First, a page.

When it comes to humans, smelling roasting garlic can be a trigger for our brain’s satiety center. It can elicit hunger, salivation, and general anticipation for the dish being cooked. However, we can’t say that the same yummy goodness and health benefits apply to our pet dogs. And in this post, we’ll discuss whether or not garlic for dogs is safe.
Garlic for Dogs: Is It Safe?
So is garlic in dog food safe for our beloved pets? The short answer to our question is, sadly, NO. This is because canines’ metabolic capabilities are vastly different from ours. Garlic, onions, and other plants from the allium family contain thiosulfate, which is safe and beneficial for humans but toxic for dogs.
The effects of thiosulfate on dogs include blood cell damage, which can lead to canine anemia. You’ll know your dog is suffering from this if he exhibits symptoms such as fast breathing, weakness, paleness in the mucous membranes (mouth, eyes), dark-colored urine, and even jaundice. Besides anemia, it can also lead to stomach upset, which can be seen as diarrhea, loss of appetite, vomiting, dehydration, and depression.
How Much Garlic Is Toxic for Dogs?
Experts report that garlic can be toxic to dogs when 15-30 grams of garlic per kilogram of their body weight is ingested. This brings about toxic changes in their blood.
An average garlic clove weighs about 3-7 grams, so logically, this means that dogs need to have eaten a lot of garlic before the symptoms occur.
Still, each dog is different – some breeds are more sensitive to these toxicities than others. Also, ingesting small amounts of garlic over a few days can also lead to problems.
What Will Happen If A Dog Eats Garlic?
Accidental ingestion of garlic is usually okay for dogs, especially if it’s just a small amount. Intentionally giving your dog garlic is a whole other thing.
So what about food with garlic infused in it, like garlic bread? Yes, dogs would love to try garlic bread, and while it might contain very small amounts of garlic, it would still be dangerous to dogs. This is because of its other ingredients: cheese, oil, butter, and herbs. These aren’t ideal for dogs, either, and can also cause stomach upset. It contains too many calories that come from fat mainly, presenting little to no nutritional value for your pup.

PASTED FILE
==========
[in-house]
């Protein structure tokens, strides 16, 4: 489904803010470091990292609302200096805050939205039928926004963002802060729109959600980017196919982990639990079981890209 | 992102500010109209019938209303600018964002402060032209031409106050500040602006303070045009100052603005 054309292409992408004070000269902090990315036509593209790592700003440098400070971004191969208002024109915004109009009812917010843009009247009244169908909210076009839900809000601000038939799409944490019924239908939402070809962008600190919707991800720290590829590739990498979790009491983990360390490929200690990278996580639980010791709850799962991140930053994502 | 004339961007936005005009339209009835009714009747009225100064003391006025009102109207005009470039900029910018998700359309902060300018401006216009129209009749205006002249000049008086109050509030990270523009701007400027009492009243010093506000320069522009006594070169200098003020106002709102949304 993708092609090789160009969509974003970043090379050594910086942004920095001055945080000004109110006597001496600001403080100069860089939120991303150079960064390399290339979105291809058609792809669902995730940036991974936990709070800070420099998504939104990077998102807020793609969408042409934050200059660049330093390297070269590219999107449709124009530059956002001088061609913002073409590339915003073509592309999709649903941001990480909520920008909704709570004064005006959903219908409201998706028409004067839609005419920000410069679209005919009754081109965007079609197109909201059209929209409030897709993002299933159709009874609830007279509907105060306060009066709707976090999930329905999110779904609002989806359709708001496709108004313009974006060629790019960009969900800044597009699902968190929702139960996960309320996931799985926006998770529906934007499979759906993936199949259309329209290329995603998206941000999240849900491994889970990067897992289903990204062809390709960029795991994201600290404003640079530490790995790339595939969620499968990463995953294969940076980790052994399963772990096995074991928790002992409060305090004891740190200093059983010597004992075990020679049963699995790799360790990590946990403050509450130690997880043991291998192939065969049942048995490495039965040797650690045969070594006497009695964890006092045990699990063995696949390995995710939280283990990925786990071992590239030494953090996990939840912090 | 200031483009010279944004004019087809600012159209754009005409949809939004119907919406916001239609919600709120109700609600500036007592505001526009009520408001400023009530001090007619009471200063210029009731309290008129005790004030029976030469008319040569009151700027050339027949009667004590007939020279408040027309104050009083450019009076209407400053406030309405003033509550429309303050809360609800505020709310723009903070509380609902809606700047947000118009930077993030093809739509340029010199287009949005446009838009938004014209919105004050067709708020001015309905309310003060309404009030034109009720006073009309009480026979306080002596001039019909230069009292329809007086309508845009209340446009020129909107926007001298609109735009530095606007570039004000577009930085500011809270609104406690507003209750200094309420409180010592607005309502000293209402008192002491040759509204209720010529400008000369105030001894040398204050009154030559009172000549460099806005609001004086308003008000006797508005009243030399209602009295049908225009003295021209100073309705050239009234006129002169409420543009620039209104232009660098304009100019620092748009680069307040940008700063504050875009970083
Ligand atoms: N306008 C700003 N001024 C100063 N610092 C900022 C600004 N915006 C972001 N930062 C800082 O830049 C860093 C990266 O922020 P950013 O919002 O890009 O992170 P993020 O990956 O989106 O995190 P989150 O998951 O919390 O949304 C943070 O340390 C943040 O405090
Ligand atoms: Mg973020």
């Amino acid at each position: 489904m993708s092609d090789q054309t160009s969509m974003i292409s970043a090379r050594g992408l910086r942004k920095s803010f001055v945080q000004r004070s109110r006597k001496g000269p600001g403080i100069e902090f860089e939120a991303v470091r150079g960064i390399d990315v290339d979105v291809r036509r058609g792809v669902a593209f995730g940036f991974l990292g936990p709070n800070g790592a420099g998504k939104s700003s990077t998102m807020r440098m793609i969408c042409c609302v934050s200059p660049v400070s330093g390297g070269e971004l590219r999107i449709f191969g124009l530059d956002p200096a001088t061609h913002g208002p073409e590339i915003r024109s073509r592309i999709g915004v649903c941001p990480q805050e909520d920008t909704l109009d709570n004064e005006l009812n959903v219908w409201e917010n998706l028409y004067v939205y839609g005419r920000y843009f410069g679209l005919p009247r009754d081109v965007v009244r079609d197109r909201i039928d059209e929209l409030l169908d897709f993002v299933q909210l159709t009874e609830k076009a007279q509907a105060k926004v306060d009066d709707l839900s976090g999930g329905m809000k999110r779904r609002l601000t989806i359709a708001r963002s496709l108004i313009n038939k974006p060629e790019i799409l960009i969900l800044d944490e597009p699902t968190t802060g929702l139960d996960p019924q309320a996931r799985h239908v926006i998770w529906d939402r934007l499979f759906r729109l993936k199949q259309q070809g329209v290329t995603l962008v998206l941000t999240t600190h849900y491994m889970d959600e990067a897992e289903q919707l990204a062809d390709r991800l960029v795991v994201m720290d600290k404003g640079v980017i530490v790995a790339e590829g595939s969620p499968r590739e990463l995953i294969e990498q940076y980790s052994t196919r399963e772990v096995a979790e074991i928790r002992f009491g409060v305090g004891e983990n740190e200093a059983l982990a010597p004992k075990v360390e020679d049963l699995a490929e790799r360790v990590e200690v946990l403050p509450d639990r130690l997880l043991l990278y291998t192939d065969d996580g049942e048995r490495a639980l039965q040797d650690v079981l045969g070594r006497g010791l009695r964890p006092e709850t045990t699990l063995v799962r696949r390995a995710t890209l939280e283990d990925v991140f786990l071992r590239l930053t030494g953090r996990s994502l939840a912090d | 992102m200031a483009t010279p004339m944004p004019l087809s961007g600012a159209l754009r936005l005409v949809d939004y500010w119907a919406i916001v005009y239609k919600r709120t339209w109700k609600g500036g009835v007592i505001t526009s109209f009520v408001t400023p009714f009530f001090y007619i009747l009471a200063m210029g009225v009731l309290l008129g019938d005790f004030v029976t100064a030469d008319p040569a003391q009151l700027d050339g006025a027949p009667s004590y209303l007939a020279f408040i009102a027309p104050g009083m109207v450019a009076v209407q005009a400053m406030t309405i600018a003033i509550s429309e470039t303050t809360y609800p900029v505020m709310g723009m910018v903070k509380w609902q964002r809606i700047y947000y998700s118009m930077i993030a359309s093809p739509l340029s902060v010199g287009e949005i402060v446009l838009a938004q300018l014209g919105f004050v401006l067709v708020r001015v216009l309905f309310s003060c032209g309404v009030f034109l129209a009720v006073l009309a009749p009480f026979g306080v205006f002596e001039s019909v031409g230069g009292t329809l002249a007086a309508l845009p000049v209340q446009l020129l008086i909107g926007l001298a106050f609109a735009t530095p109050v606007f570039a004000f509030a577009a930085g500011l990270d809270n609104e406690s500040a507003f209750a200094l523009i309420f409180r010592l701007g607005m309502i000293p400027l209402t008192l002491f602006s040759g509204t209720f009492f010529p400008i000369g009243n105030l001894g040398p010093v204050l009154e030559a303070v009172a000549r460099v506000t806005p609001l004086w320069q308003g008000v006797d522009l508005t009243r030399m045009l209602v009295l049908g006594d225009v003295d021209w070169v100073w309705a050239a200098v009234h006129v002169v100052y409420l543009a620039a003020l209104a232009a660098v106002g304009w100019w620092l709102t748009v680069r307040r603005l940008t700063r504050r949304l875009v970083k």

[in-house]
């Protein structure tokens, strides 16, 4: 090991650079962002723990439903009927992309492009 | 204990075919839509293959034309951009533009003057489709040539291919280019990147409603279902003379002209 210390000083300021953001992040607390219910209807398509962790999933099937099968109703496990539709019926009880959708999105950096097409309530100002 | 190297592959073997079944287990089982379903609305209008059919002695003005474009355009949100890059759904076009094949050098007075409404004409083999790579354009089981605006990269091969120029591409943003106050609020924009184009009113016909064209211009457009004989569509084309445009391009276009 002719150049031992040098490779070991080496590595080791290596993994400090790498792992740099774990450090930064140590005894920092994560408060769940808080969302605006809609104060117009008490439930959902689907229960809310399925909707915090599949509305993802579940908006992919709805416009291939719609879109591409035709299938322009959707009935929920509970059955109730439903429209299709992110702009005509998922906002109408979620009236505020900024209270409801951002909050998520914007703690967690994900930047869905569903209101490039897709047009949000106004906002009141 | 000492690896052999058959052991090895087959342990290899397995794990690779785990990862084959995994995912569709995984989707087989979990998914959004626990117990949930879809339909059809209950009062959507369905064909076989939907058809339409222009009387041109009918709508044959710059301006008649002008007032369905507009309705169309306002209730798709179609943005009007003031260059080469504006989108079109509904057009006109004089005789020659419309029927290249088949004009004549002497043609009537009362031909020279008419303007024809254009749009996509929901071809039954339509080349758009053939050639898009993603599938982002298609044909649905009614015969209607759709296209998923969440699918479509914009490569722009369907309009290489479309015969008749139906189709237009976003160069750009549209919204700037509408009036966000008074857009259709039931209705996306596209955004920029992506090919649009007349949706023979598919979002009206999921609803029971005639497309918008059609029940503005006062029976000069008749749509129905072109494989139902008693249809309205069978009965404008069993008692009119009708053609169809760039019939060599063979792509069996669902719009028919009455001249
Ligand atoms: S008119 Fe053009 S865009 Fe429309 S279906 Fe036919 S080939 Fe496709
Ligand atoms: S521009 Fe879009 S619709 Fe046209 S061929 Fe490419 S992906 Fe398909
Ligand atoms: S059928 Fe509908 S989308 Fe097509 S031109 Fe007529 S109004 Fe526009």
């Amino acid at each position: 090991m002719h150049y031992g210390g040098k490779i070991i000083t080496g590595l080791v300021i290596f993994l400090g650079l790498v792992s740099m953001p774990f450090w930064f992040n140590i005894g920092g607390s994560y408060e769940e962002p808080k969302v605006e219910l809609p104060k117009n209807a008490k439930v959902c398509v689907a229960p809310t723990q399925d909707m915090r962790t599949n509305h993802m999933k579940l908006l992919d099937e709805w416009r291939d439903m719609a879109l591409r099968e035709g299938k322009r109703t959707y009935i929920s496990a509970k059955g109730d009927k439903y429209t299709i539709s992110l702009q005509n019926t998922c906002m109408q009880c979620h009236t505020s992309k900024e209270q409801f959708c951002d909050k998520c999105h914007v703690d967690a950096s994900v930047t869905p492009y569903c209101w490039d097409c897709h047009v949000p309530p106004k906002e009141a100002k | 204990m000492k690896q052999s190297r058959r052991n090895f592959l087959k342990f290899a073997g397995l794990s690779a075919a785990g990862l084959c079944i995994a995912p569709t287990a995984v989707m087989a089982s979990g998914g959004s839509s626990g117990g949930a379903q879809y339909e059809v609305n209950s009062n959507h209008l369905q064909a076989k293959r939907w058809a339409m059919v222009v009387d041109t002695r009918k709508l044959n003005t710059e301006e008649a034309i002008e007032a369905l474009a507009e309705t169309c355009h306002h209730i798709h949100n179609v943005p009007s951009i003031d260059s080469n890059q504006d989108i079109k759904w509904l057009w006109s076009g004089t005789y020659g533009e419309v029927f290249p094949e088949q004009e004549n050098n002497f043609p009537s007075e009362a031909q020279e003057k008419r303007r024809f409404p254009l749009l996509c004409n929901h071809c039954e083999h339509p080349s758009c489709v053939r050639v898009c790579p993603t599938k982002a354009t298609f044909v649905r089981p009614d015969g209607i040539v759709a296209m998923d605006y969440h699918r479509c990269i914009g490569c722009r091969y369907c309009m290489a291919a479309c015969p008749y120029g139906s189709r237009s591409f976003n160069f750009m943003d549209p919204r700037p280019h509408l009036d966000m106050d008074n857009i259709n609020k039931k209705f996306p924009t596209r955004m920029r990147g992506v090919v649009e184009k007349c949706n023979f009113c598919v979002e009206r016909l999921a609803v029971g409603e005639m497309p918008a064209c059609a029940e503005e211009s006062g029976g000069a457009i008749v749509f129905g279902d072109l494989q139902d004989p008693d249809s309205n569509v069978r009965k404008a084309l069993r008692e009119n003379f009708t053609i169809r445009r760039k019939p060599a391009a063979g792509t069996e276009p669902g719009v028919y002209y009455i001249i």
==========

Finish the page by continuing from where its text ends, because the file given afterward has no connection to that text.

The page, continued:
What about garlic supplements? Technically, they’re not food. Are they alright? There is a lot of debate in the dog community about the benefits of garlic for dogs. The question revolves around the fact that garlic supplements can theoretically help them naturally prevent flea and tick outbreaks.
Scientists agree that garlic supplements for pets, in general, have no consistently proven positive effects. And while microdoses can be safe for them, the lack of medical proof of their benefits and/or risks should not be taken lightly. If you do feel like you want to give your dog these supplements, make sure you consult your veterinarian first. Improper dosages can still create toxicity, so medical advice is warranted.
What to Do If Dogs Eat Garlic
Worst case scenario, your dog eats a significant amount of garlic, whether accidentally or intentionally — what do you do? Again, the best first step is to take him to a vet immediately. Toxicity may not be fatal in most cases, but it can be bad enough to necessitate supportive care to make sure your pet is comfortable.
The issue isn’t how much garlic can kill a dog, but preventing anything bad from progressing to that extent in the first place.
The vet can even prescribe IV fluids to prevent dehydration, give him medications for vomiting, and — in truly serious cases — suggest blood transfusions.
Alternatives to Garlic
So you can’t give him garlic, but what can you give him?
There are tons of healthy treats that you can pick, such as nutrition-dense fruits and veggies.
The best ones include apples, strawberries, blueberries, carrots, watermelon, sweet potatoes, and cucumbers.
We hope this blog post has been helpful and answer any questions you may have about dogs and garlic. Remember to consult your veterinarian if you have any doubts about your pet’s safety and health.